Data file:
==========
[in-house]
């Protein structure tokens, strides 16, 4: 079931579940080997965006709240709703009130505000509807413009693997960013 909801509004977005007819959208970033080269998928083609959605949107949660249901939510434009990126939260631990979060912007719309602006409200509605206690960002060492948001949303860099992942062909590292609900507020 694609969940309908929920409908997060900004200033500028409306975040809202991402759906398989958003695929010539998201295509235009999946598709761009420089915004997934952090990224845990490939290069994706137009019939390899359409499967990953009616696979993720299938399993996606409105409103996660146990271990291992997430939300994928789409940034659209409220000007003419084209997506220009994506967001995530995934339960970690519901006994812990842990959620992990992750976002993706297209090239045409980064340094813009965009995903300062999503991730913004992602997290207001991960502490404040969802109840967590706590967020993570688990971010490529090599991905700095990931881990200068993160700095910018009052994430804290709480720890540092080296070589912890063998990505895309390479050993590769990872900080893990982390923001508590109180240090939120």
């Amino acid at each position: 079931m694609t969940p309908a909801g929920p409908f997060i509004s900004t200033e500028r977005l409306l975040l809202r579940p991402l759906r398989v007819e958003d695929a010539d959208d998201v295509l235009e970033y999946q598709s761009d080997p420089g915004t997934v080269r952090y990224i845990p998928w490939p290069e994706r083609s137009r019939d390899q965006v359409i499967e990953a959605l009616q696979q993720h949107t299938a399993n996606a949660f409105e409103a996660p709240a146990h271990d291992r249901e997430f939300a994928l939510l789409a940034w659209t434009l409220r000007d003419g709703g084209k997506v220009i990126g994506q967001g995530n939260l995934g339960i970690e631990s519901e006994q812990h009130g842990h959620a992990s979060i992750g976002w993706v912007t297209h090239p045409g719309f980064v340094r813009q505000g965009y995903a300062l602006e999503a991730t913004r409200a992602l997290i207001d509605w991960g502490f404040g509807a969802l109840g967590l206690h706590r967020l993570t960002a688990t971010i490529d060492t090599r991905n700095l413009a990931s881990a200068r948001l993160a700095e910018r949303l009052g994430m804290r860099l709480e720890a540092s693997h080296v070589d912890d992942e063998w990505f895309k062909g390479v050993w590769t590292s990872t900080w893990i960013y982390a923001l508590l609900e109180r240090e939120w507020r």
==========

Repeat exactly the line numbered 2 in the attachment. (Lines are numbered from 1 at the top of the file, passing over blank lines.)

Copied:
């Protein structure tokens, strides 16, 4: 079931579940080997965006709240709703009130505000509807413009693997960013 909801509004977005007819959208970033080269998928083609959605949107949660249901939510434009990126939260631990979060912007719309602006409200509605206690960002060492948001949303860099992942062909590292609900507020 694609969940309908929920409908997060900004200033500028409306975040809202991402759906398989958003695929010539998201295509235009999946598709761009420089915004997934952090990224845990490939290069994706137009019939390899359409499967990953009616696979993720299938399993996606409105409103996660146990271990291992997430939300994928789409940034659209409220000007003419084209997506220009994506967001995530995934339960970690519901006994812990842990959620992990992750976002993706297209090239045409980064340094813009965009995903300062999503991730913004992602997290207001991960502490404040969802109840967590706590967020993570688990971010490529090599991905700095990931881990200068993160700095910018009052994430804290709480720890540092080296070589912890063998990505895309390479050993590769990872900080893990982390923001508590109180240090939120």